The Native Trees of Newfoundland

Naturally occurring trees in Newfoundland.
Trees that spread to Newfoundland by natural means following
(or toward the end of) the last glacial period about 12,500 years ago.
The name immediately following the name of each tree
is the person (botanical author) who first described that tree in botanical literature.

Red pine (Pinus resinosa) P88 understory in April (handsaw for scale).

Needles from the Red pine drop to the ground and turn reddish in colour as they decompose on the forest floor. At this point (22 years after the Red pine seedlings were planted), the needles are 5-10 cm thick on the ground. Because their chemical compostion differs from the original vegetation, they are now changing the chemistry of the soil.

Black spruce and cones (handsaw for scale)

Related information and and previous trees:

Black spruce
Picea mariana)

White spruce (Picea glauca) and open cones in February

Paper (White) birch recovery from moose browsing damage


- cone bearing trees
- oldest fossils about 300 million years old

Balsam Fir, Abies balsamea (Linnaeus) Miller, quite common, very susceptible to balsam woolly aphid (Adelges piceae) insect attack and most trees aren't very healthy past 30 years, the wood rots quickly outdoors but is okay for indoor construction, makes a good fast firewood when dry however the burning wood produces many sparks which can be troublesome

White Spruce, Picea glauca (Moench) Voss, quite common, Newfoundland's toughest native evergreen conifer, needles will roll between fingers (needles of Balsam fir are flat and won't roll between fingers), White spruce doesn't self-prune well and as a result its lumber often has many knots 

Larch, Tamarack, Larix laricina (DuRoi) Karl Koch, quite common and very resistant to adverse weather, known locally in Newfoundland as juniper, needs full sunlight to grow well (larch is shade intolerant), 100% of the seeds are often attacked and destroyed in the cones by cone maggots, the wood has a natural resin which acts as a preservative making larch a good choice for fence posts

Larch bent by frequent strong winds

Black Spruce, Picea mariana (Miller) Britton, Sterns, and Poggenburg, common, long wood fibres make it a favourite for paper making, Black spruce is the provincial tree of Newfoundland and Labrador, needles will roll between fingers (needles of Balsam fir are flat and won't roll between fingers),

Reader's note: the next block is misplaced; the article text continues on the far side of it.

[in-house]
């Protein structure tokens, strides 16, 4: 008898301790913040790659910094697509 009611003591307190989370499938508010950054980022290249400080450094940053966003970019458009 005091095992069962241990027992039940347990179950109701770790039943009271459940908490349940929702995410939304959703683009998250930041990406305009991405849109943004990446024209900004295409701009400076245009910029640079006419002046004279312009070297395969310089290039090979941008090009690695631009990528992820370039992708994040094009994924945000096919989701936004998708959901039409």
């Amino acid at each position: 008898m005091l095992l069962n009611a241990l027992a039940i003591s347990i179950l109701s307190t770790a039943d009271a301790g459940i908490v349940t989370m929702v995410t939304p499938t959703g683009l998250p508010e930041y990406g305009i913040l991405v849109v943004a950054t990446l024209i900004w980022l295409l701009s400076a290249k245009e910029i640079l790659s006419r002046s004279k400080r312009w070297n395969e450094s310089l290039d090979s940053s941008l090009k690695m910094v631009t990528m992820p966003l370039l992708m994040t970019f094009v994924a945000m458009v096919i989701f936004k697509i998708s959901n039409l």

Red Pine, Pinus resinosa  (Aiton), rare, slow growing, confined to fewer than perhaps 20 public and private stands on the island of Newfoundland, shoots have 2 long needles per bundle, needles will snap cleanly in two when bent (needles of White pine will not snap cleanly in two when bent), new shoots/candles are damaged by hard late spring frost, Red pine require full direct unimpeded exposure to the sun - ideally from sunrise to sunset, newly planted stands of Red pine will not survive shade from alders that often invade young plantations (alders must be removed)

Image 1 - P88 Red pine in southwestern Newfoundland (August 16, 2009). Note bottle for scale.

Image 2 - P88 stand of Red pine in southwestern Newfoundland (September 5, 2009)

White Pine, Pinus strobus (Linnaeus), rare, shoots have 5 needles per bundle, susceptible to white pine blister rust fungi (Cronartium ribicola) which uses currants (Ribes sp.) as the intermediate host  


- flowering trees
- oldest fossils about 120 million years old
- ancestors diverged from the gymnosperms 200-250 millions years ago

White Birch, Betula papyrifera (Marshall), quite common, excellent firewood when dry (after 6-9 months), susceptible to birch case borer which eats leaves, grows in attractive groves sometimes with 6-8 large trees growing from one stump, generally will grow again from the stump when cut/remove, favoured by beavers for construction of dams,

Speckled Alder
, Alnus rugosa (DuRoi) Sprengel, quite common, fixes atmospheric nitrogen and hence can quickly colonize poor/marginal sites

Pin Cherry, Prunus pensylvanica (Linnaeus), common, excellent firewood with a pleasant odour, the embers form distinctive patterns in the hearth, they are attacked by a fungus (Black knot fungus - Apiosporina morbosa) and die relatively young, beavers favour them for dam construction,

Dogberry, Showy Mountain Ash, Sorbus decora (Sargent) Schneider, common, the berries are a favourite autumn food for birds, the wood has a pungent odour when freshly cut,

Black Ash, Fraxinus nigra (Marshall), very rare
Yellow Birch, Betula alleghaniensis (Britton), rare, prefers a northerly facing growing site, the most dense native wood (~705 kg/cubic metre, ~44 lbs/cubic foot) and hence the best firewood in Newfoundland, easily distinguished from White birch by the wintergreen odour of a cut twig when brought near the nose, birch bark is somewhat bright shiny yellowish or 'golden' in colour and naturally peels from the trunk, the tree trunk often partially covered by green moss  

Yellow birch (trunk/bole)

Trembling Aspen, Populus tremuloides (Michaux F.), uncommon

Choke Cherry, Prunus virginiana (Linnaeus), uncommon, a pretty flowering spring tree that forms reddish berries that have a beautiful lustre in autumn, they tend to grow alone or in small isolated stands, the trees are attacked by a fungus (Black knot fungus - Apiosporina morbosa) and die relatively young

Mountain Maple, Acer spicatum (Lamarck), uncommon, generally a small slender flexible tree that grows in shaded areas under larger trees (often Yellow birch), trunk diameter usually less than 10 cm (~ 4 inches) and height not usually more than 3 metres (~10 feet), 3 metre trees can be bent to the ground without breaking,

  • Related Links:

    Heating values of common woods of Newfoundland

    A country log ditty

    Working list of trees at arboretum and breeding sites 

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